The season could not have started much worse, with a 4-0 defeat and Mark Robins' departure casting a shadow over Huddersfield Town.

But an upturn in league fortunes, masterminded by interim manager Mark Lillis - who proved a hit with the fans - coupled with some astute signings and the unveiling of Chris Powell as the club's new manager have got Town fans chomping at the bit.

Here, Tom Marshall-Bailey looks at Town's early-season performance across the opening five league games.

Talking points

The opening-day catastrophe of a 4-0 defeat to Bournemouth resulted in the end of Robins' reign at the club and things looked bleak initially for caretaker boss Lillis in the Capital One Cup at Chesterfield.

3-1 down and seemingly out, the Terriers were facing a second consecutive defeat and to a League One outfit, but they rallied admirably to pilfer two late goals through Nahki Wells and Jonathan Stead to force extra-time.

There, Wells would complete his hat-trick before Joe Lolley added the gloss and the comeback win at the Proact Stadium proved a catalyst for the club to recover from such a devastating setback so early on in the season.

The performance at Cardiff City certainly wasn't lacking, even if the result was but the 3-1 defeat contained the caveat of a side just relegated from the Premier League displaying a ruthless streak in front of goal.

Then, the season truly kicked off for Town as Lillis and his charges secured a creditable and deserved 2-1 win at Reading, the size of the victory was marginal, the impact of it monumental.

Town took on Charlton Athletic that weekend with a renewed confidence and vigour that had been instilled by Lillis' hard work with players who could have gone into hiding after the Bournemouth thumping.

And but for an Igor Vetokele equaliser deep into stoppage time to cancel out Wells' strike, Town could be sitting at least two positions higher in 19th.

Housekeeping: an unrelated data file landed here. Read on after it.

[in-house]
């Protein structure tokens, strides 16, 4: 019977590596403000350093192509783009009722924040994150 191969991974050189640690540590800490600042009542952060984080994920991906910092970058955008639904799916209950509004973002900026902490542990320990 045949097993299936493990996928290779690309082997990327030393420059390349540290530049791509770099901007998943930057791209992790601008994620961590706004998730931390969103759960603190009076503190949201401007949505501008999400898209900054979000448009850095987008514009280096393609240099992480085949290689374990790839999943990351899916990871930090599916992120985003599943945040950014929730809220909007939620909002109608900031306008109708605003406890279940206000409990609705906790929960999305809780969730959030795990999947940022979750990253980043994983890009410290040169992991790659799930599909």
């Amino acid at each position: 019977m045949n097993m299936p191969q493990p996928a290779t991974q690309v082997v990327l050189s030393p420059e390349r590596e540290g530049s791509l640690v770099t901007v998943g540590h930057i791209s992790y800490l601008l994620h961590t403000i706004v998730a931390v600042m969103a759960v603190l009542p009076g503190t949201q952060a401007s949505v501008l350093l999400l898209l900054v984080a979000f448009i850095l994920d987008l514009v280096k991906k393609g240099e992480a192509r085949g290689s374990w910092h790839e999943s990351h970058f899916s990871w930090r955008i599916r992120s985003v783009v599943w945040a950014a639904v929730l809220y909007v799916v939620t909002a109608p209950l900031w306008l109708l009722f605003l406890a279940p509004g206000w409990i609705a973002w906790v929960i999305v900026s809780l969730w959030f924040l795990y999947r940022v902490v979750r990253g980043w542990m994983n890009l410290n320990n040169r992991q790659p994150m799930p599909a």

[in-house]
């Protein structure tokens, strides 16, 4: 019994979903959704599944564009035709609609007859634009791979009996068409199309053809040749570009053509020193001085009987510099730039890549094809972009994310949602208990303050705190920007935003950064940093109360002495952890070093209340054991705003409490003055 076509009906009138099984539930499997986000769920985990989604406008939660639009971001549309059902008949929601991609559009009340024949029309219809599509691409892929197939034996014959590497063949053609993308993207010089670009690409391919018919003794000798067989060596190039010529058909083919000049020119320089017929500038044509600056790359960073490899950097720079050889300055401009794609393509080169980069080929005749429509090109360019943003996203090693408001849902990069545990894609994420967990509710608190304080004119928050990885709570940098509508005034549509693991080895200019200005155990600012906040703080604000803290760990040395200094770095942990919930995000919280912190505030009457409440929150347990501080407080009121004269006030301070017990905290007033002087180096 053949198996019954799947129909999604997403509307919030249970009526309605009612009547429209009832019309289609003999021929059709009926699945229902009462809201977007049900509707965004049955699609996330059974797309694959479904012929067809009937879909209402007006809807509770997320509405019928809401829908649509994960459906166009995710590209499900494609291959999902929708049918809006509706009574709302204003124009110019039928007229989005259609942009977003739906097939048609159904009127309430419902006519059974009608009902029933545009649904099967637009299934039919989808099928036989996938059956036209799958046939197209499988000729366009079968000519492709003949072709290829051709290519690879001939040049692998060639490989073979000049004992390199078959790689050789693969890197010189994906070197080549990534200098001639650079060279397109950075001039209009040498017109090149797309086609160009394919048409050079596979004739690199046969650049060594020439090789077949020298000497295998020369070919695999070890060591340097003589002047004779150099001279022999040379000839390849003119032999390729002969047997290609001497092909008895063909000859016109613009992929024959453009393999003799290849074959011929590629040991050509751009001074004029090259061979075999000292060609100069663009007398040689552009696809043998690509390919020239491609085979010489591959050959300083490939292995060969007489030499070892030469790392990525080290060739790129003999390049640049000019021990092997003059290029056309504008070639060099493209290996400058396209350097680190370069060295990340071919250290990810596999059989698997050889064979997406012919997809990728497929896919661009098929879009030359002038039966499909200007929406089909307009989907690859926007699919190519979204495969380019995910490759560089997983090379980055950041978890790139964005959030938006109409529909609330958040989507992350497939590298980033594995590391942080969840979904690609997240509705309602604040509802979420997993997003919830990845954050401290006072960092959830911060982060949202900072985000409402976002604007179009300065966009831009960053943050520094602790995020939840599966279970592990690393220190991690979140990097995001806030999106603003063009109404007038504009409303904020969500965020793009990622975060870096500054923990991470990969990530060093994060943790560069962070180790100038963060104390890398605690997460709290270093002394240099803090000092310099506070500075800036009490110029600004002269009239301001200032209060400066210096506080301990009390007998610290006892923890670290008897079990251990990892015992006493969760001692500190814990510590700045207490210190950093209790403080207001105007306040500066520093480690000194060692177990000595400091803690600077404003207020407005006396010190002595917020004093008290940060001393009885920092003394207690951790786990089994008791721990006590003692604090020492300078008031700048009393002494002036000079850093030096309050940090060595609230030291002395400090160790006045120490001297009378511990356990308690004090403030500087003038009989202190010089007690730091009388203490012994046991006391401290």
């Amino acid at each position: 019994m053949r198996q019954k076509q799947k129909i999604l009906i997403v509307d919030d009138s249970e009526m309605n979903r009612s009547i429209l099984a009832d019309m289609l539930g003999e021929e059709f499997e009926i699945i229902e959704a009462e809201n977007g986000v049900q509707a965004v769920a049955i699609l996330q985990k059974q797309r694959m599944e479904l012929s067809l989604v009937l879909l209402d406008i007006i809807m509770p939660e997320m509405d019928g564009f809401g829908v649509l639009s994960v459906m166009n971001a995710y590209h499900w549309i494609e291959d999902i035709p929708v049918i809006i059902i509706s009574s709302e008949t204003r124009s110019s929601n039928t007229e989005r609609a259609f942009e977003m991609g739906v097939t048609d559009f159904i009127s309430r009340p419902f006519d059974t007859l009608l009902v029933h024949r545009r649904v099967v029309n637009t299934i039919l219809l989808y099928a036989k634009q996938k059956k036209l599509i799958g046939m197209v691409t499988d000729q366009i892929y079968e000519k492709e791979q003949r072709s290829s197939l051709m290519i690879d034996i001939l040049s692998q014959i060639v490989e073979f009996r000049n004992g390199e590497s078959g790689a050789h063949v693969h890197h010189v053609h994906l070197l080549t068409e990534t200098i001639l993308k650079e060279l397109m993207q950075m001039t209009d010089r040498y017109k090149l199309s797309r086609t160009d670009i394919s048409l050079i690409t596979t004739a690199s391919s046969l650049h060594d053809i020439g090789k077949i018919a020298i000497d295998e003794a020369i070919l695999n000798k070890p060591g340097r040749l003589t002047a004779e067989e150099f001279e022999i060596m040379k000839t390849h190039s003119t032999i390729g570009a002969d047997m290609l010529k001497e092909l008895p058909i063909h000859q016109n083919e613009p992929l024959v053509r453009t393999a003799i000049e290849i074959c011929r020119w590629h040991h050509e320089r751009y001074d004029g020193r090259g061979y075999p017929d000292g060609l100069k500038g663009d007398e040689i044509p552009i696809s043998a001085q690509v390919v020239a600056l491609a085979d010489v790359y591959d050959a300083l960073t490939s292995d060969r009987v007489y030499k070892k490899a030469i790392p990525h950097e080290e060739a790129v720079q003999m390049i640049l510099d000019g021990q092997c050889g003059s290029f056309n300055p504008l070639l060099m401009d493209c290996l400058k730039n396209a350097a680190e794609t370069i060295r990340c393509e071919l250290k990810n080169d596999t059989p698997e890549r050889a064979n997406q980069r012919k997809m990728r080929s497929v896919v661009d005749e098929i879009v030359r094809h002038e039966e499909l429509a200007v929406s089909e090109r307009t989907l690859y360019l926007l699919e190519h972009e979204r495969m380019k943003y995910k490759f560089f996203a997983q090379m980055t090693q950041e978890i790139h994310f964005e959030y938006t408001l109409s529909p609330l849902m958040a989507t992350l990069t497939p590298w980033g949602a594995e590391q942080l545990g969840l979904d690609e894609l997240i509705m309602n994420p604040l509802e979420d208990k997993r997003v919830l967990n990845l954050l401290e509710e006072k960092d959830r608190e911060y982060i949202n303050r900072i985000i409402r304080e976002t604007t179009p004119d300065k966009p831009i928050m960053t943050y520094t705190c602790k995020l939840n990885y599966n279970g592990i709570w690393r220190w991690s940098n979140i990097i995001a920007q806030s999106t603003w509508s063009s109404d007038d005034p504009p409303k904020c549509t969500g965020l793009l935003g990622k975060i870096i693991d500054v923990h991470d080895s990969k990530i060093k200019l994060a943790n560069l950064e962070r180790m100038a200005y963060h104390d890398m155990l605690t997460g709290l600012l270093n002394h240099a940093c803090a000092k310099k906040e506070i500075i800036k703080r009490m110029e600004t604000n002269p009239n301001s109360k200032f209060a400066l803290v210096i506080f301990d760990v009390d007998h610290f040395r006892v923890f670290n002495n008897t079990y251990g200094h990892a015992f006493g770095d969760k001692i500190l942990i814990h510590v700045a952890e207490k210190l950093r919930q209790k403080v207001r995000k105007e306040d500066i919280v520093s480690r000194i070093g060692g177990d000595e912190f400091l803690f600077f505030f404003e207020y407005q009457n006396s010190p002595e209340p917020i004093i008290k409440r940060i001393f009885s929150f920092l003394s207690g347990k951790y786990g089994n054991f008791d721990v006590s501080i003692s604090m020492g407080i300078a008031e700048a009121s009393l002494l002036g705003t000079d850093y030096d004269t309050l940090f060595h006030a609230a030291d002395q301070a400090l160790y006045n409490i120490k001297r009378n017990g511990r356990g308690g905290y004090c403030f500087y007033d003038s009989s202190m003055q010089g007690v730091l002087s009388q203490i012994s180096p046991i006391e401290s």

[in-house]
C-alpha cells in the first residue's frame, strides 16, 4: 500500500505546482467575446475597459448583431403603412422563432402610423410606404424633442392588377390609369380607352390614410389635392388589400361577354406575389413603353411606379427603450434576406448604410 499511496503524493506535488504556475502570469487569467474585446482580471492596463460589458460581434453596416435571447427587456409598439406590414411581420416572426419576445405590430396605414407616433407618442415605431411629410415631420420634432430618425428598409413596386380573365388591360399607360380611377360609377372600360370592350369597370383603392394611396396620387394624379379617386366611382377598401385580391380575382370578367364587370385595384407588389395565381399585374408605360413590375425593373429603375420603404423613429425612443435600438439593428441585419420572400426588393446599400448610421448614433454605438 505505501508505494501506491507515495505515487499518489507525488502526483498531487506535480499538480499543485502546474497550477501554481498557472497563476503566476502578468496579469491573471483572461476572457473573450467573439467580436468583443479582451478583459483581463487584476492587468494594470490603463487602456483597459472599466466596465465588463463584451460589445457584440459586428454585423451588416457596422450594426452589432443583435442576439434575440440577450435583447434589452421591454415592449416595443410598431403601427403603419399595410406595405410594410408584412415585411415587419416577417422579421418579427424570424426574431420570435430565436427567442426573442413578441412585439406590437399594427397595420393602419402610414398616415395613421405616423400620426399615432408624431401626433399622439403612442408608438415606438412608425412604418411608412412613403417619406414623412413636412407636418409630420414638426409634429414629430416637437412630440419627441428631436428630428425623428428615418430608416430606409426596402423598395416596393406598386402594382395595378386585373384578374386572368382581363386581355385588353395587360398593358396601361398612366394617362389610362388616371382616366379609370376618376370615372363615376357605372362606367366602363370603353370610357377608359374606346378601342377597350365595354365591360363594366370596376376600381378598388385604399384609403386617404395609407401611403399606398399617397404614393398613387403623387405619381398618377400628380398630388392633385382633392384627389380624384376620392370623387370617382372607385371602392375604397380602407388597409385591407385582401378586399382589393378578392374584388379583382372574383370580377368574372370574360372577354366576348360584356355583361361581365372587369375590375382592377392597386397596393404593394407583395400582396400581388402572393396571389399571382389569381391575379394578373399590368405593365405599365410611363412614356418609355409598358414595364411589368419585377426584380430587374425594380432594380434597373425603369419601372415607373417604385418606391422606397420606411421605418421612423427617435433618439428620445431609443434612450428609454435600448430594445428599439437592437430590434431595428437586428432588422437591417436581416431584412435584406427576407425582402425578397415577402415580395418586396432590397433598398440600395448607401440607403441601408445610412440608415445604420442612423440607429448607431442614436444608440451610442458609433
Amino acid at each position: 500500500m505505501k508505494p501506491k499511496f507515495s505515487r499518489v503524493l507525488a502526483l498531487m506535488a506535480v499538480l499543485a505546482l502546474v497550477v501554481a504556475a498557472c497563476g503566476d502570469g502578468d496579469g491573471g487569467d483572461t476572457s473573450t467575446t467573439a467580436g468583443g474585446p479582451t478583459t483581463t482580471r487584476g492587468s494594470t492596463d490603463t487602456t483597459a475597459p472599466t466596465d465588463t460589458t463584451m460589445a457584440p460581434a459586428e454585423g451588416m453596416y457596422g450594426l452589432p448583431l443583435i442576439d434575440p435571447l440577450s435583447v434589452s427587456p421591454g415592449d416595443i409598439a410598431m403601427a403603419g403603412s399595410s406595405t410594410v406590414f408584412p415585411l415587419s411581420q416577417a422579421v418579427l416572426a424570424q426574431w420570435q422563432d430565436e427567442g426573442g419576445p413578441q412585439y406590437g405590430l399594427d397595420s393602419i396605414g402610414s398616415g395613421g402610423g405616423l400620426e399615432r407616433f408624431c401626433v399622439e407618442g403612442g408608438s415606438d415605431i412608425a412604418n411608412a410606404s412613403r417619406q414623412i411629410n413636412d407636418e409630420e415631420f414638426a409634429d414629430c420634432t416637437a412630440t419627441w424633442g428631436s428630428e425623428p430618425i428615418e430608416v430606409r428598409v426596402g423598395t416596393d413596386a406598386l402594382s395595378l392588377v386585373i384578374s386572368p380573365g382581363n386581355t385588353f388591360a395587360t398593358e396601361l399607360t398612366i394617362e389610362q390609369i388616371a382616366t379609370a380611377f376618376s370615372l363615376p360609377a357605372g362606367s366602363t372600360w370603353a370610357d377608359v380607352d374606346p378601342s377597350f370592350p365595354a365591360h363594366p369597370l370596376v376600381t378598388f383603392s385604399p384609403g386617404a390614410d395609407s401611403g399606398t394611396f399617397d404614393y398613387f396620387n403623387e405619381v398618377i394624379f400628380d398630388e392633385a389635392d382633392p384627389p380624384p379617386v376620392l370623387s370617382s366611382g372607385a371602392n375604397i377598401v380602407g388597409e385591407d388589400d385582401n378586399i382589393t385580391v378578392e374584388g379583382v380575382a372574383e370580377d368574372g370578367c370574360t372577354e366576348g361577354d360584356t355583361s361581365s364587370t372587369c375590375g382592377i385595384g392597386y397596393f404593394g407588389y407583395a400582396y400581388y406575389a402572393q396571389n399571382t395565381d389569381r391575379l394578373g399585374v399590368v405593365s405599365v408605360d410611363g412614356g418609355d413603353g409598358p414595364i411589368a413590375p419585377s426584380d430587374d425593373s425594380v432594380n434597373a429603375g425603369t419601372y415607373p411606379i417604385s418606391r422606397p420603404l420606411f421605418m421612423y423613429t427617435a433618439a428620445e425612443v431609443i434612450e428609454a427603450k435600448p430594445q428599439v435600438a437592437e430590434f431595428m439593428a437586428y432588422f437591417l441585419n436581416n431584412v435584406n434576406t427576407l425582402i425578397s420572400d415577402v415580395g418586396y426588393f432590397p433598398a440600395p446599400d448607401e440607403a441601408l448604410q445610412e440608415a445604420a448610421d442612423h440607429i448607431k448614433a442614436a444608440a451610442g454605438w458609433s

Given the Addicks are one of only two sides to remain unbeaten to this point in the Championship, it underlines the gargantuan improvement in performance from the first day.

The other team yet to taste defeat are Nottingham Forest, who inflicted a 2-0 loss on Town in the second round of the cup with a slick, assured display.

It can be seen one of two ways.

Of course, everyone loves a cup run but sensibility should be preached and ultimately the club will be judged on league position only.

The 4-2 defeat at Watford just before the international break will have hurt Town as they chased a third goal and an equaliser late on against 10 men - only to be hit on the counter - but it proved that they can mix it with the big hitters and the Hornets' position in the table suggests they will be in the promotion reckoning at the end of the season.

Huddersfield Town have recovered from a difficult start to the season
Huddersfield Town have recovered from a difficult start to the season
 

Deadline day

Town's venture into the market on deadline day was just what was required as they actively moved to cure one of their most pressing problems of the opening few weeks - central defence.

The defeat at Vicarage Road was the fourth time in seven games across all competitions this season that three or more goals have been leaked and it simply had to be arrested in order to climb up the division.

As the deadline loomed, the Terriers took advantage of Cardiff City's bold £5m move for Bruno Ecuele Manga by snapping up the Bluebirds' experienced central defender Mark Hudson.